$28,965.00 from profits from fiscal year 2017
Uganda is home to the world's largest refugee settlements, where families are likely to live decades in squalor with poor health, education, and livelihood conditions. Nationwide, the majority of Ugandans (60%) do not have access to clean drinking water, and the situation is more dire for refugees. Disease rates are high, with waterborne illness as the #1 cause of death for children in Uganda.
SPOUTS produces the Purifaaya ceramic water filter as an affordable, effective, sustainable, and easy to use solution for providing safe, pure water to Ugandans. These filters guarantee access to safe drinking water for refugees who cannot easily access water on their own, while reducing reliance on costly and environmentally damaging charcoal burning for boiling. This project provides clean water to Nyakabande Refugee Settlement in southwestern Uganda. Most of the refugees are Congolese nationals who fled the M23 rebellion and the broader Kivu conflict.
- 1000 household filters.
- 20 XL filters.
- Increase in household savings from money no longer needed to purchase fuel to boil water (saving roughly $680 per household).
- Ecological benefit from shifting from charcoal/wood burning to ceramic filtration. Carbon emission reduction estimated at 2,500 metric tons.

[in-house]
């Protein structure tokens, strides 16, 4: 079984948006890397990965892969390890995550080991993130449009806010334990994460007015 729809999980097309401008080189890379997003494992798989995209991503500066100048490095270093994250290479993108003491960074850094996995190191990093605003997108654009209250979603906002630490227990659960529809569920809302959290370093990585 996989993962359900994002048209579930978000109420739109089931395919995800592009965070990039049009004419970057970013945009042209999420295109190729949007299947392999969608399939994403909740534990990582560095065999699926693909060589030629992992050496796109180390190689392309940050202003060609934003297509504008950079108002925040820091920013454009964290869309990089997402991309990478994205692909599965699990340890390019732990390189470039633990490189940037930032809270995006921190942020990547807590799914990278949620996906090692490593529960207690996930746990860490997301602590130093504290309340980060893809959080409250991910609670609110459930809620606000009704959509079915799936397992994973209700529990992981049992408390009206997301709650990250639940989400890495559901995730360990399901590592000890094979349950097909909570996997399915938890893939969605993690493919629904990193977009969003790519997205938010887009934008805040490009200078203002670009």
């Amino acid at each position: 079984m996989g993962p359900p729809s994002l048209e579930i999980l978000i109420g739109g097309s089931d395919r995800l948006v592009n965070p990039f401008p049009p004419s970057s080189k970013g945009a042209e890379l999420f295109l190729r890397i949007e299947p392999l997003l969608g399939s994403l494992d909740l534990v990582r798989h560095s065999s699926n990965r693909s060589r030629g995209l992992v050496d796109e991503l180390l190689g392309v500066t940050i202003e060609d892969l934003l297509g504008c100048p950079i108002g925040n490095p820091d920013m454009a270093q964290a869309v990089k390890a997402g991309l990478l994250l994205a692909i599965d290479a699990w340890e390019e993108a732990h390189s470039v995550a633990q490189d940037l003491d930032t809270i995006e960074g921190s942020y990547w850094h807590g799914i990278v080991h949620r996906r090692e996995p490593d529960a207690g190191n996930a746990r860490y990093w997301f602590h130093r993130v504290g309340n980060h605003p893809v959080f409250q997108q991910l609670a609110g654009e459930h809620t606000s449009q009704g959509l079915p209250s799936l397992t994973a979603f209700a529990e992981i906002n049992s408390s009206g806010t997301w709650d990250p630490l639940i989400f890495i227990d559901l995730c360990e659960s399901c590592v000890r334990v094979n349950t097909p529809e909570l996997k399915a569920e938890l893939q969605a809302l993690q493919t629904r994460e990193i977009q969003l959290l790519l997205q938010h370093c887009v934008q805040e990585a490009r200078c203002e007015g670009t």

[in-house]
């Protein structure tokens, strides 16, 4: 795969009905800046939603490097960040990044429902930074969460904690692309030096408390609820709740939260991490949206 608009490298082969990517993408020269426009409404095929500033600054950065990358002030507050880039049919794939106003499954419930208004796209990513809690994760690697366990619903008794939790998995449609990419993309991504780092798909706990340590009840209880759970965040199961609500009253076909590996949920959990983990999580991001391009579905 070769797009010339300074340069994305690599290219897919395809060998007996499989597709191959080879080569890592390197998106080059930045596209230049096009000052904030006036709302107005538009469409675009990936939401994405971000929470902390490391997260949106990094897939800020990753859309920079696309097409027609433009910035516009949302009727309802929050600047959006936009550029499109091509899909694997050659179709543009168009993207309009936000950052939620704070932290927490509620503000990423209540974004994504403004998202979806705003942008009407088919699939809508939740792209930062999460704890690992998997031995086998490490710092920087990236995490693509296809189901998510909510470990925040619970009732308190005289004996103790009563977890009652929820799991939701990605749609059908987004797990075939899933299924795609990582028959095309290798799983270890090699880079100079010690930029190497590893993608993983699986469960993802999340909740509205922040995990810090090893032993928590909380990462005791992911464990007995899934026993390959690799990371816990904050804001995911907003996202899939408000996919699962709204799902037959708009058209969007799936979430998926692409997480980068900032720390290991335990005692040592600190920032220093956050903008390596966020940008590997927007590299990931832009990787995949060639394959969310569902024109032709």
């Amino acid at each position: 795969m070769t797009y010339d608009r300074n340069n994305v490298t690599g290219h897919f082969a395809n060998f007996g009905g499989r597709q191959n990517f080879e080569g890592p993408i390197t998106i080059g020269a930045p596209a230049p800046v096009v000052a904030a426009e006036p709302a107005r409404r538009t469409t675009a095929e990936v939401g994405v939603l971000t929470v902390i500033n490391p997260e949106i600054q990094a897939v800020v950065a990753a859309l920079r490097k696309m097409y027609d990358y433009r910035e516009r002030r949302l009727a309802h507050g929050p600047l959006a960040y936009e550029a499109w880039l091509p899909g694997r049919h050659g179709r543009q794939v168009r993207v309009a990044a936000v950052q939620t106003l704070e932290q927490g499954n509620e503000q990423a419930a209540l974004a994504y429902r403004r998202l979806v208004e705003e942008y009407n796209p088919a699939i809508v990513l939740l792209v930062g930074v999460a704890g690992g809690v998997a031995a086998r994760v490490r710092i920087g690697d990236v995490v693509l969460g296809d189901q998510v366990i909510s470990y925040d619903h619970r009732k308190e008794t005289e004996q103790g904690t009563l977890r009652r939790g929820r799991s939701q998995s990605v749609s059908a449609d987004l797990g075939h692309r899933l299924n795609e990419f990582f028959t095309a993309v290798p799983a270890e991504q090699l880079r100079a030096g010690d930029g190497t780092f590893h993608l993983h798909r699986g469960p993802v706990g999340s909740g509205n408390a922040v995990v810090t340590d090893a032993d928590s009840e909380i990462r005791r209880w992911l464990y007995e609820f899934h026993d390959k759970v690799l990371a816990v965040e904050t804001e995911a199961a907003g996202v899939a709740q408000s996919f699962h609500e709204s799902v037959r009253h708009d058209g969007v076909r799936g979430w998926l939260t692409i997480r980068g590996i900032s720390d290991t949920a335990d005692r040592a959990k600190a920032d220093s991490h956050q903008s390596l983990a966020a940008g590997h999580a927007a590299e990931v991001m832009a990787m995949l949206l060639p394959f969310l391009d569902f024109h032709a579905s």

- Increase in health due to access to clean water (85% reduction in cases of diarrhea and typhoid).
Purifaaya water filters are produced with clay locally sourced in Uganda. It is mixed with water before being pressed to form a pot that is the filter. It is then placed in a bucket with a spicket. The Purifaaya lasts 2 years and costs 25 USD, making it the most affordable solution to safe water access in Uganda households.
About SPOUTS of Water
A World Centric partner since 2017.
When Kathy Ku spent a summer in Uganda she was struck by the lack of access to safe water. Convinced change was necessary, she teamed up with fellow Harvard student John Kye to form SPOUTS of Water in 2012. SPOUTS aims to provide 5 million Ugandans, or 14% of the population, with access to safe water by 2025, 10 years after their first Purifaaya sale. This would represent a fundamental shift in the way Ugandans approach water purification and would save thousands of lives, primarily of children.
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